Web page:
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Is it 'dangerous' to leave port 8080 open on my router

Posted on 2004-09-24
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  Is it dangerous to leave port 8080 open on my Linksys router
       My self and an employee work from home on our computers here at my business  on our LAN via pcAnywhere - we both have 'Hosts' installed on our computers but only one of us at a time can access our pc's
     I find I have to go into my routers menu here at the business and leave port 8080 open so I can access the routers menu at home via cable/internet and be able to change the router's port forwarding settings so I can change which pc can be accessed - (it won't let us both access our pc's at the same time)
   pcAnywhere use's ports 5631 and 5632 - Are there any other ports that pcAnywhere can be accessed through - and of course the original question - is it dangerous to leave port 8080 open in order to enable access to the 2 pc's - (of course one at a time)
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Question by:gmd024
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PsiCop earned 125 total points
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Well, its all in what risks you, personally, find acceptable.

8080 is a common alternative HTTP port, so its going to be found on any casual scan of your router. Hopefully, you have some authentication preventing equally casual "adjustment" of your router's configuration. Any thorough scan of your network segment will find any open port, of course, just as it will find the PC Anywhere on ports 5631/5632.

A general principle of security is that you do not leave open any door which you don't HAVE to leave open. Do you HAVE to leave these doors open? Not necessarily.

A much more secure way to do what you want would be to employ a VPN technology to get yourself into your LAN, and then go from there. This is, of course, more difficult to implement than the Rube Goldberg sort of thing you have now. YOU need to decide is the decrease in security worth the simplicity? No one on here can answer that - only you can.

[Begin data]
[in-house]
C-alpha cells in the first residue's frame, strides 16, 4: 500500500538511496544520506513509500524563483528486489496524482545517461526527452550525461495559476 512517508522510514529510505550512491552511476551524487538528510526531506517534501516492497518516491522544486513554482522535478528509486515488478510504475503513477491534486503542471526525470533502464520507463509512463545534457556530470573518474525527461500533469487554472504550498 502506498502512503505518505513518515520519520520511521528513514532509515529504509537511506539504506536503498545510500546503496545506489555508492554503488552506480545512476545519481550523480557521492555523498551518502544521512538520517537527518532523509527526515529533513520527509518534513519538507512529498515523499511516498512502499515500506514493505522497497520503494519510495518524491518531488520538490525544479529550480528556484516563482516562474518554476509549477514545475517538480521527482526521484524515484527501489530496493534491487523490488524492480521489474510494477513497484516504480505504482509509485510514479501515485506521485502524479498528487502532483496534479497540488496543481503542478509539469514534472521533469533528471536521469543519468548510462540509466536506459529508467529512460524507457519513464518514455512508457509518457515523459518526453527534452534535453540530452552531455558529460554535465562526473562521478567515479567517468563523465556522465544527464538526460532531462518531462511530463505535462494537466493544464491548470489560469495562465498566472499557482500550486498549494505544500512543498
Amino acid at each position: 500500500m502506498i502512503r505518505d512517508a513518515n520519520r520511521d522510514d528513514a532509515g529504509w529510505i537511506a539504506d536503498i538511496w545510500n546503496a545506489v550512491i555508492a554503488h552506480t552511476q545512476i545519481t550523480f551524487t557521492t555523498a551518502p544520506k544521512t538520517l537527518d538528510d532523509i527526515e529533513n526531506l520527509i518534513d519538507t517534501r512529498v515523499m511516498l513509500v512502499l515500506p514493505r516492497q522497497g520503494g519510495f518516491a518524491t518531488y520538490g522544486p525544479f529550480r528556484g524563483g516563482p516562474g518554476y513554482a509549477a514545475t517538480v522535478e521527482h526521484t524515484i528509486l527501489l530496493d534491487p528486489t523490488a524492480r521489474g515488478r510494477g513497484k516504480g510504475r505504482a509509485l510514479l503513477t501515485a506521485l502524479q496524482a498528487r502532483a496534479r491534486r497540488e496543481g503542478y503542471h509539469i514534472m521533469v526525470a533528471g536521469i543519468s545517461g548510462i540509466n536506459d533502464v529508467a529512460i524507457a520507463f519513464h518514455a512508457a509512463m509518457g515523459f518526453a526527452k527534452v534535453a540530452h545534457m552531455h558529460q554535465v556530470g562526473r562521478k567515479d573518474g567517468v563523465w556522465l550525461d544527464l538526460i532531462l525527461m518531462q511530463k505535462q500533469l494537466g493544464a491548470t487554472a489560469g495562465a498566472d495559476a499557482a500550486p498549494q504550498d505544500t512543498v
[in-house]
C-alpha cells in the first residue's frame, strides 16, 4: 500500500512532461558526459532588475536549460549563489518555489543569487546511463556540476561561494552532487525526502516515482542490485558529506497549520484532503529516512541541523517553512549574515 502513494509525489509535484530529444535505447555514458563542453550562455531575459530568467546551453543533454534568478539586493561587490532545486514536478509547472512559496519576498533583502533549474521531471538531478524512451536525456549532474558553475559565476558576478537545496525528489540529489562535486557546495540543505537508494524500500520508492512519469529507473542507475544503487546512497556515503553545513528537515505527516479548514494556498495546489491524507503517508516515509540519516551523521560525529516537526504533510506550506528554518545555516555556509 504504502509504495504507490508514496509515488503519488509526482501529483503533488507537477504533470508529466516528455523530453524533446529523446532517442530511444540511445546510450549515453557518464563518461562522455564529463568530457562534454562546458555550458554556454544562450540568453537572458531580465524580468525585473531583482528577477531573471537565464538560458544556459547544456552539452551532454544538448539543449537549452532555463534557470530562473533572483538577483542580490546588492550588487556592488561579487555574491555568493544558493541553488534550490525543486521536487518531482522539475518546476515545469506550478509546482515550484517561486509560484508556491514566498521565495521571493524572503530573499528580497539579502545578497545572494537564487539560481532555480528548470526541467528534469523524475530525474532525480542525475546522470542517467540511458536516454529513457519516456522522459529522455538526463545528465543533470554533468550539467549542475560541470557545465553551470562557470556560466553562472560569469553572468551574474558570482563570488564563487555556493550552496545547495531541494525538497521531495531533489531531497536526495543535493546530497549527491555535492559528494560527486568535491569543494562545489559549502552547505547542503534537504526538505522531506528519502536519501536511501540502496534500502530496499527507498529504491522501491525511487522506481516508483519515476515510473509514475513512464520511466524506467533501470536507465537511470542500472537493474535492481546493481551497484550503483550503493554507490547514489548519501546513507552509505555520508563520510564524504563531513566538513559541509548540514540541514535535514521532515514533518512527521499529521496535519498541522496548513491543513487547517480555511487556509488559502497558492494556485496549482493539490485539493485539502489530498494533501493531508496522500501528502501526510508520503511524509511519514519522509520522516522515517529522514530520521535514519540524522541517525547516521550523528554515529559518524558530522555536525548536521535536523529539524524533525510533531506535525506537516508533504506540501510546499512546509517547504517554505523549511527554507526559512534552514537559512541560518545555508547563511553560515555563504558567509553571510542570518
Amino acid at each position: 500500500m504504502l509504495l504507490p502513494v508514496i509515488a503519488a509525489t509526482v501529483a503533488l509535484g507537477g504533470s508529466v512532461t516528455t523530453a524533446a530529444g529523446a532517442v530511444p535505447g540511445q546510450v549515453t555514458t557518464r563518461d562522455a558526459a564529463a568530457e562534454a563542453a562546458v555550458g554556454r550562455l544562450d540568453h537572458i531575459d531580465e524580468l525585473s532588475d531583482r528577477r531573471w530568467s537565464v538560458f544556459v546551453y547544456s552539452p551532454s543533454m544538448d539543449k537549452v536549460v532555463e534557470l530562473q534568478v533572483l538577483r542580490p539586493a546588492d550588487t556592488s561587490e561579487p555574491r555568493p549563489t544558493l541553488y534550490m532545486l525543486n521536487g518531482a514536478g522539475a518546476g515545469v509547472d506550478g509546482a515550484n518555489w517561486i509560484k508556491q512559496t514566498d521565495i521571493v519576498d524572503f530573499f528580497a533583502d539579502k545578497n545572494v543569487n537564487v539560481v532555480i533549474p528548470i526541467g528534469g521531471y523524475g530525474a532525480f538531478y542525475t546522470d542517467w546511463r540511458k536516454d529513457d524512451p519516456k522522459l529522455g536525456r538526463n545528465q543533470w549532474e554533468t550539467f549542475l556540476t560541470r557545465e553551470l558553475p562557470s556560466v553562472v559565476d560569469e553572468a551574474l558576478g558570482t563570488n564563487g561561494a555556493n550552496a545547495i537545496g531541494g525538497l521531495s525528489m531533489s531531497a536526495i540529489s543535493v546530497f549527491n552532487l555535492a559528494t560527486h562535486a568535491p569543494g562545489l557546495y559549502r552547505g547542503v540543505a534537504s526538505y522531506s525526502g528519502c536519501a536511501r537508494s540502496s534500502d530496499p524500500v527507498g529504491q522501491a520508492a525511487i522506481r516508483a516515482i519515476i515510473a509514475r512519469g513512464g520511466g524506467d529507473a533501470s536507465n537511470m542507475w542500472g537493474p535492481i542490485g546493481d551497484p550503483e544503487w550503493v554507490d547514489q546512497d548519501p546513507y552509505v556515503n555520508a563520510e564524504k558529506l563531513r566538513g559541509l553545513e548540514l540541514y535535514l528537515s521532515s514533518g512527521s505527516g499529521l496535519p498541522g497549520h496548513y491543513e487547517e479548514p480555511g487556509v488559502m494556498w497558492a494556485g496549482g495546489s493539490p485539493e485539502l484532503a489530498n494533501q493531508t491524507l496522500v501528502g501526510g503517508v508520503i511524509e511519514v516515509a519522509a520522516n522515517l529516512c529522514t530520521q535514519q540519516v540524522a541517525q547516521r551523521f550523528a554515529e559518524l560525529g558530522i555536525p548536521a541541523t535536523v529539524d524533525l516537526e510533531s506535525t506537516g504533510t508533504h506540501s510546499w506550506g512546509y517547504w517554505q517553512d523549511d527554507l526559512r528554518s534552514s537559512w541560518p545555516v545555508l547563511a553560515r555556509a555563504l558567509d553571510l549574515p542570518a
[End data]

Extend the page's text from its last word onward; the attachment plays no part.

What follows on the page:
I think its a risky configuration and probably wouldn't do it - there are plenty of PC Anywhere exploits, and you have no real idea of how robust/frail the router's interface is. You're inviting trouble, IMO. However, if you are not willing to trade away the simplicity for more security, or if the assets you are protecting are not sufficiently valuable to justify the extra effort/expense of, say, a VPN solution, then you don't need to change.

The key here is understanding what risks you are taking, and deciding if they are acceptable to you.
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by:gmd024
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   Thanks PsiCop - your answer is kind of what I suspected
               I've been avoiding the VPN solution because of exactly how you described it    
 'complicated'
      I'm pretty 'green' when it comes to my new interest - 'networks/networking
      My Linksys Router (BEFSX41) mentions 'VPN capabilities'
      What I want to 'create a safe tunnel' between is my business and home
    Both are connected to the same cable/ISP provider and both have the same Linksys Router at each end - model # mentioned above
     Can you possibly direct me to an info site that may explain how to do this in 'green mans' terms
    Thanks again - your time and info are greatly apprecaited
     
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by:PsiCop
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I'm sorry, I'm really not familiar at all with the Linksys product line. Well...I've never touched a Linksys, so its worse than "really not familiar".

Sounds like your Linksys does support VPNing. Your goal of creating a "safe tunnel" is definitely the way to go if you want to reduce the chances of someone you don't want in your systems mucking about. Just make sure your Windoze boxes don't get backdoored. Effective security is, often as not, more the art of making things sufficiently inconvenient for the bad guy without making them too inconvienent for legit users.

You might try a new Question in this TA, with a Title of "Linksys VPN configuration" - I can pretty much guarantee the right ppl will see it (might wait for Monday, tho).
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by:gmd024
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  Thanks PsiCop - I'll take your advice 'again' and pose the ? you mentioned - on Monday
        c'ya  (:-)
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